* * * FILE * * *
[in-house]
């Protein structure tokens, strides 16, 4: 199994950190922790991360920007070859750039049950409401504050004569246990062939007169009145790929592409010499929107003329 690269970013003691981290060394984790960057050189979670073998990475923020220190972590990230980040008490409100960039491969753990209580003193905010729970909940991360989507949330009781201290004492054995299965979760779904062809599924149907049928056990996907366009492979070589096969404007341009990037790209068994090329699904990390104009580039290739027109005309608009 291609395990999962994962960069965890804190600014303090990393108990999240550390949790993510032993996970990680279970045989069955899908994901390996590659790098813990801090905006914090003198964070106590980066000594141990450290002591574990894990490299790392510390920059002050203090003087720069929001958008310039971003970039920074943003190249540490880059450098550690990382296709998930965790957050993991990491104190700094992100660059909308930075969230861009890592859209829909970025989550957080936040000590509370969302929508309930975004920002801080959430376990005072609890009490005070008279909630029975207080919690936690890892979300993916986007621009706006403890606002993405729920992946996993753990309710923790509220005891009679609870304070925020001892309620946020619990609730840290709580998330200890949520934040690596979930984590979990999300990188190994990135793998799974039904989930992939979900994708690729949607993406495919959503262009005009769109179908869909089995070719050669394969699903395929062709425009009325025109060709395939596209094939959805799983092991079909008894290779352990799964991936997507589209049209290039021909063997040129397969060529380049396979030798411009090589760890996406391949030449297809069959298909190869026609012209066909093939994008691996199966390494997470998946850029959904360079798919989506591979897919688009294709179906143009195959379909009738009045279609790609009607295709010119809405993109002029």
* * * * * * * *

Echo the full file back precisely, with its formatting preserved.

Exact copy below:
[in-house]
């Protein structure tokens, strides 16, 4: 199994950190922790991360920007070859750039049950409401504050004569246990062939007169009145790929592409010499929107003329 690269970013003691981290060394984790960057050189979670073998990475923020220190972590990230980040008490409100960039491969753990209580003193905010729970909940991360989507949330009781201290004492054995299965979760779904062809599924149907049928056990996907366009492979070589096969404007341009990037790209068994090329699904990390104009580039290739027109005309608009 291609395990999962994962960069965890804190600014303090990393108990999240550390949790993510032993996970990680279970045989069955899908994901390996590659790098813990801090905006914090003198964070106590980066000594141990450290002591574990894990490299790392510390920059002050203090003087720069929001958008310039971003970039920074943003190249540490880059450098550690990382296709998930965790957050993991990491104190700094992100660059909308930075969230861009890592859209829909970025989550957080936040000590509370969302929508309930975004920002801080959430376990005072609890009490005070008279909630029975207080919690936690890892979300993916986007621009706006403890606002993405729920992946996993753990309710923790509220005891009679609870304070925020001892309620946020619990609730840290709580998330200890949520934040690596979930984590979990999300990188190994990135793998799974039904989930992939979900994708690729949607993406495919959503262009005009769109179908869909089995070719050669394969699903395929062709425009009325025109060709395939596209094939959805799983092991079909008894290779352990799964991936997507589209049209290039021909063997040129397969060529380049396979030798411009090589760890996406391949030449297809069959298909190869026609012209066909093939994008691996199966390494997470998946850029959904360079798919989506591979897919688009294709179906143009195959379909009738009045279609790609009607295709010119809405993109002029």